Five Ways To Golf Power And Accuracy

A Fist-Ful Of Tips From The Pacific Northwest

Editor’s Note: It’s getting more and more evident that amateur golfers should put the bulk of their practice time into the short game, from the pitching wedge in. That’s where well over half of the strokes in a round take place. But that doesn’t mean you should ignore the longer clubs. Of course not — every successful hole begins with a good tee shot, a solid approach and, sometimes, a well-thought-out lay-up on a par 5 or long par-4. The following handful of tips from our friends at the beautiful Salish Cliffs Golf Club in Shelton, Washington, just a half hour or so north of the capital city of Olympia, offer their tried-and- true methods for achieving more golf power and accuracy from those clubs you pull when you’re farther from the target.

IRON FORCE 1

Ball ‘Normal’ vs. Ball Forward

Golf Power and Accuracy 1-2

Chris: When you are trying to squeeze a few more yards out of your irons give yourself a little more room to transfer your weight by moving the ball toward the target in your stance. In addition to the allowing a more aggressive weight shift, your new ball position will help raise your trajectory and get those extra carry yards needed.

IRON FORCE 2

Find Power At The Top

Chris: It’s not always the big muscles and joints that help produce power in the golf swing. The small ones are crucial, too — none more so than the wrist.

Can you spot the difference in Photos 1 and 2? It’s subtle, but the one below has more hinge. Which is good. You don’t need to lift the club higher or try to turn more to pick up those few yards with your irons. Don’t do anything drastic, just add more hinge to really set the top of your backswing. Assuming your ball position is good for squeezing out extra distance, you’re in fine shape to send those approach shots soaring.

Golf Power and Accuracy 3-4IRON FORCE 3

Hip To Be ‘Fired’

Chris: When golfers try to make a more aggressive swing and weight transfer, they need to make sure the sequence starts with the lower body while maintaining wrist hinge. As weight moves toward the target golfers need to make sure to rotate the lower body and get the right hip firing through impact, as I’m demonstrating in Photos 3 and 4.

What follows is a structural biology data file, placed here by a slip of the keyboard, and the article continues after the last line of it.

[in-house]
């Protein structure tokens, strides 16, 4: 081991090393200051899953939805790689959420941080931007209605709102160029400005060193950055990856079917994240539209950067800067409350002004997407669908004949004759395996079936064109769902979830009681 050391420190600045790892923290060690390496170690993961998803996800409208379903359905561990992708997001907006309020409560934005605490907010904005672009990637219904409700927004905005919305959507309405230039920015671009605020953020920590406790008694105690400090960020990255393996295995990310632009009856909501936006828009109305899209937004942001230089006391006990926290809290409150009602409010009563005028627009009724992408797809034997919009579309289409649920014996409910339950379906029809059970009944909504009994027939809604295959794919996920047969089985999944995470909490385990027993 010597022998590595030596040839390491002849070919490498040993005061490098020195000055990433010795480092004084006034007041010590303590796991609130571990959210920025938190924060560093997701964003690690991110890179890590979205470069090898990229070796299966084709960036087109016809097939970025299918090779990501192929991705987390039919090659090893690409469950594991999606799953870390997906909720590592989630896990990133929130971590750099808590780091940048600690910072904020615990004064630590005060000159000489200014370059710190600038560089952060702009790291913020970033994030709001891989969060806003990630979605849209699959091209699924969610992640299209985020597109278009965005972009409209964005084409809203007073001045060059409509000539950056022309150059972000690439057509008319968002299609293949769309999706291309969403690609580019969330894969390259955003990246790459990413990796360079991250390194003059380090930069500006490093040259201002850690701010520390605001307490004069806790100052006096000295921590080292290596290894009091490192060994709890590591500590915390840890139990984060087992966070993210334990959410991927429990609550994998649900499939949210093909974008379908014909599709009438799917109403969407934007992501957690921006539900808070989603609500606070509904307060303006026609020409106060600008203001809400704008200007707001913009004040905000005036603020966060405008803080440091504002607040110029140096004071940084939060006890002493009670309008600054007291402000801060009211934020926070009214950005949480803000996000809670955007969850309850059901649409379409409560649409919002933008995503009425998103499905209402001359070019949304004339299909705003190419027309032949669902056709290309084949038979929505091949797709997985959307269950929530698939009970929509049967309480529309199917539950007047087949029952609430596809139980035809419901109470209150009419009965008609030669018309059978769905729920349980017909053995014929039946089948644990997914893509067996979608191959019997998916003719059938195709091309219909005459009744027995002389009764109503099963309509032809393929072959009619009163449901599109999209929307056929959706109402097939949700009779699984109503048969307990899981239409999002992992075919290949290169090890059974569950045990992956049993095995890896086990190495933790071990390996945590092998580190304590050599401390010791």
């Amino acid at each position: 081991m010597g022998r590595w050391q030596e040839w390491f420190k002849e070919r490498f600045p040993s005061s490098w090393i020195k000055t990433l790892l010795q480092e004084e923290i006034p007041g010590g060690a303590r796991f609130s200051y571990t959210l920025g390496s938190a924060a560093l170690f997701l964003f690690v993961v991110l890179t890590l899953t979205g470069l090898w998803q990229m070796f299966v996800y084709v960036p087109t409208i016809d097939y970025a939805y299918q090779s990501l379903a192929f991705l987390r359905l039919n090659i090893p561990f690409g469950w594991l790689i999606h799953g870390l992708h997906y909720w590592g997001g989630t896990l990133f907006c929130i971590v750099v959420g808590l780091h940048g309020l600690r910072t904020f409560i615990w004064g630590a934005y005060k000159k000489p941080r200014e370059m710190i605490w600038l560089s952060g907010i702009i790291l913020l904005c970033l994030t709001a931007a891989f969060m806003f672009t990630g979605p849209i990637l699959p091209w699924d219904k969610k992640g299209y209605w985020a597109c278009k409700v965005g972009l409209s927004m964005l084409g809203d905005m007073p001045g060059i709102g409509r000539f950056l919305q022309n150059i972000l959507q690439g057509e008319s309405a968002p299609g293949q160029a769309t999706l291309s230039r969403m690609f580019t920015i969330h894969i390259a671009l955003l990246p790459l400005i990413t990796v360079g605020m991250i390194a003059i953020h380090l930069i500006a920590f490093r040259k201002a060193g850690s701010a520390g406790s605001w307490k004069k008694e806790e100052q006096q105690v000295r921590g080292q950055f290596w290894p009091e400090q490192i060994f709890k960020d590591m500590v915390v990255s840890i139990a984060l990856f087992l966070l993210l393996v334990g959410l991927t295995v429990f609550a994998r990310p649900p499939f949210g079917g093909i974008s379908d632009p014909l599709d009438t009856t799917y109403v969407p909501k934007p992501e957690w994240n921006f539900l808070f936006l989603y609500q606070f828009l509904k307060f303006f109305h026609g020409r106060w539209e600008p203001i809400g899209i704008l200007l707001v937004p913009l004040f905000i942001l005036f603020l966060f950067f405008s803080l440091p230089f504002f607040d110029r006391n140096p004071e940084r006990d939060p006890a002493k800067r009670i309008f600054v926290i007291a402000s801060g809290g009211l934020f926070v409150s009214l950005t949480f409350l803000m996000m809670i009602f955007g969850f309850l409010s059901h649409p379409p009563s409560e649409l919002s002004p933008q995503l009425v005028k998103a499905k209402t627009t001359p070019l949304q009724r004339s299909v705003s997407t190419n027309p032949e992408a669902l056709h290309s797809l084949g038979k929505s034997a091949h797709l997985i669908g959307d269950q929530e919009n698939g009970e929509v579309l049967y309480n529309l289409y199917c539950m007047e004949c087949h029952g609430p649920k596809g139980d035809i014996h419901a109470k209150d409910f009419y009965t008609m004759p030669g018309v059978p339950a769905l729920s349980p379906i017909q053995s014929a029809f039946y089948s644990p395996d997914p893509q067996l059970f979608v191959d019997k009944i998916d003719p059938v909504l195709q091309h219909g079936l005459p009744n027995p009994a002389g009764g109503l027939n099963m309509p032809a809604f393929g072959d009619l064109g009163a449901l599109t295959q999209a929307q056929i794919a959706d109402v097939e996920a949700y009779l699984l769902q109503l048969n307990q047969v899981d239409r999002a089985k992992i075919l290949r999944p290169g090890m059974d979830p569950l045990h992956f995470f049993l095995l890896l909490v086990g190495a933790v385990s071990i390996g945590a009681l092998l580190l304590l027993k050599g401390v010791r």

If you can do these three things, you should be able to squeeze those extra yards you need out of your irons.

Golf Power and Accuracy 5-8BOMB THE DRIVER

Tee It High And ‘Ground Your Leverage’

Brad: I always tell my students to make sure they have a few set-up and swing bases covered when they’re looking to get the ball further down the fairway. I like the right leg to remain flexed a bit in the backswing, which promotes more hip turn. That doesn’t mean letting the club go too far past the target line, however — on the contrary, as I demonstrate in Photo 5, I’m a little “laid off,” meaning the club points to the left — which promotes an inside-out path/draw.

Photo 6 shows that when you want to bomb the driver, widening your stance and dropping your back foot allows you to load into your glutes more and use the ground to create more power (Photos 7 and 8). Similar to taking a jump shot in basketball, if you are going to shoot from a farther distance, you need squat down farther in order to generate more power from the ground up.

Golf Power and Accuracy 9-11MASTER THE 3-WOOD

How To Keep It In Play

Chris: The 3-wood (or 3-metal) should be one of the most versatile and reliable clubs in your bag, but too many golfers try to hit it like a driver by going at it too hard. The key for this stick, especially from the fairway or light rough, is to stay relaxed at address, swing to the finish and stay fluid (Photos 9-11). Don’t steer the shot or swing from the top; let the loft do the work and let the clubhead release naturally via its own weight. If you are choosing the 3-wood to stay in the fair-way, then avoid swinging for the fences or else you might just send your ball over a fence!

Chris Koch and Brad Elzie are PGA teaching professionals at Salish Cliffs Golf Club in Shelton, Washington. Check out the course and Little Creek Resort at www.little-creek.com

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